A protester holds a placard during a demonstration against the murder of the three journalists Jose Luis Arenas, Margarito Martinez and Lourdes Maldonado. From 2000 to date, ARTICLE 19 has documented 148 murders of journalists in Mexico, possibly related to their work. Of the total, 136 are men and 12 are women.

A protester holds a placard during a demonstration against the murder of the three journalists Jose Luis Arenas, Margarito Martinez and Lourdes Maldonado. From 2000 to date, ARTICLE 19 has documented 148 murders of journalists in Mexico, possibly related to their work

After reading Javier Garza Ramos’ most recent piece, I’ve grown fascinated by the history of Mexico’s local media. Overshadowed by the country’s national outlets, small-town publications played a critical role in demanding government accountability in the 1970s and ‘80s, and in ultimately removing Mexico’s ruling party, the PRI, from the presidency in 2000. It’s a captivating history, highlighting how journalism — and particularly, smaller outlets — serve democracy and accountability.

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But today, Mexico’s local media are in danger, Garza Ramos reports. Editorial independence is now in a precarious position as city and state governments threaten to pull advertisements if coverage is unfavorable. And violence against journalists runs rampant throughout Mexico, but especially in small towns and medium-sized cities. In the first few weeks of 2022, at least seven Mexican journalists have been killed — a number that already matches that of the previous year.

President Andrés Manuel López Obrador has done little to address the increasing threats to journalists. Instead, he denounces journalists in his press briefings for launching investigations into his administration. “In Mexico today,” Garza Ramos writes, “a state governor, city mayor, police chief, drug boss, or petty criminal thinking about attacking a journalist for publishing something they do not like can have the certainty that they will get away with it. Why shouldn’t they? Even the president thinks that journalists are the enemy.”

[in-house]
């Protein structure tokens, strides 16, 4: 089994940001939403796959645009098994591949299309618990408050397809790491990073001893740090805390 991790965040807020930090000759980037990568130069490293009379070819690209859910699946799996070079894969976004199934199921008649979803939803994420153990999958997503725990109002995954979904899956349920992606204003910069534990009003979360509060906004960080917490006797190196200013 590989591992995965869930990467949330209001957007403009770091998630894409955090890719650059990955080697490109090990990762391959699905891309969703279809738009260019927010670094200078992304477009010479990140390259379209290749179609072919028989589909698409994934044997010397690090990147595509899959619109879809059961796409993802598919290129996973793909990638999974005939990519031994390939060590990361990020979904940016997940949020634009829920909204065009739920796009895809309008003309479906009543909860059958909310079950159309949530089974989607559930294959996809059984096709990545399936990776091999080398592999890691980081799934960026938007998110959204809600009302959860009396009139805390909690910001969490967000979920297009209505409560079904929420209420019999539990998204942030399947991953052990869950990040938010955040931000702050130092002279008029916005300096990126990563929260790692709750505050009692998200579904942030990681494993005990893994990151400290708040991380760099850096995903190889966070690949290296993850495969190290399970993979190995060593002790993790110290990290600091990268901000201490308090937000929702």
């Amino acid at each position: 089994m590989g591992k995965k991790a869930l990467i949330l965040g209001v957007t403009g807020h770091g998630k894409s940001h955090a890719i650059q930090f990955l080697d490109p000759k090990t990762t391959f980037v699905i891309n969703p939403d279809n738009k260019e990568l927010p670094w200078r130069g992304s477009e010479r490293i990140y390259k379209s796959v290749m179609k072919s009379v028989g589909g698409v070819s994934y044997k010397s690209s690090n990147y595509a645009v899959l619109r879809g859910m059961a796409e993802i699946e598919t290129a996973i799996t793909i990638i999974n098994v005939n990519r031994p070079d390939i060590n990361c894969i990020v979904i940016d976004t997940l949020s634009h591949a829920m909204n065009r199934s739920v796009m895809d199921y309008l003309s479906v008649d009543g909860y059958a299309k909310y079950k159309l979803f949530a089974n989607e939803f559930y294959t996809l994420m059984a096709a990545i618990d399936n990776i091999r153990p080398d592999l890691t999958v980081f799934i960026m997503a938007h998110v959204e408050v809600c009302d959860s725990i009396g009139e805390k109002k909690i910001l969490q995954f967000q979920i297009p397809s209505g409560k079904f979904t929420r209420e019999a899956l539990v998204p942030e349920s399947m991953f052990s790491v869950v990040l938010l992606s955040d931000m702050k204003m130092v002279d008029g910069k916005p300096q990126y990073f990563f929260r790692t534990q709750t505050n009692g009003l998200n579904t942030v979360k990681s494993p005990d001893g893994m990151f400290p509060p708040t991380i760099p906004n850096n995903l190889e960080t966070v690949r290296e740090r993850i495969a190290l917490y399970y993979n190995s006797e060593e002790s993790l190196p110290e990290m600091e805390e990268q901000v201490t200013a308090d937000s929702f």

Mexico isn’t the only country where journalists are labeled “enemies,” newsrooms are squeezed, and reporting can be a deadly task. From Kashmir to Hong Kong to Russia and beyond, journalism faces physical, political and, especially under authoritarian regimes, increasingly existential threats. Garza Ramos’ piece is the first in our new series, Reporting at Risk, stories by journalists who are managing to do vital independent reporting — often at great personal risk.

I hope you read along as we continue to highlight the extraordinary, important work of journalists working in hostile environments.

Wishing you all the best,
Natalie De Rosa
Assistant Editor, Nieman Reports

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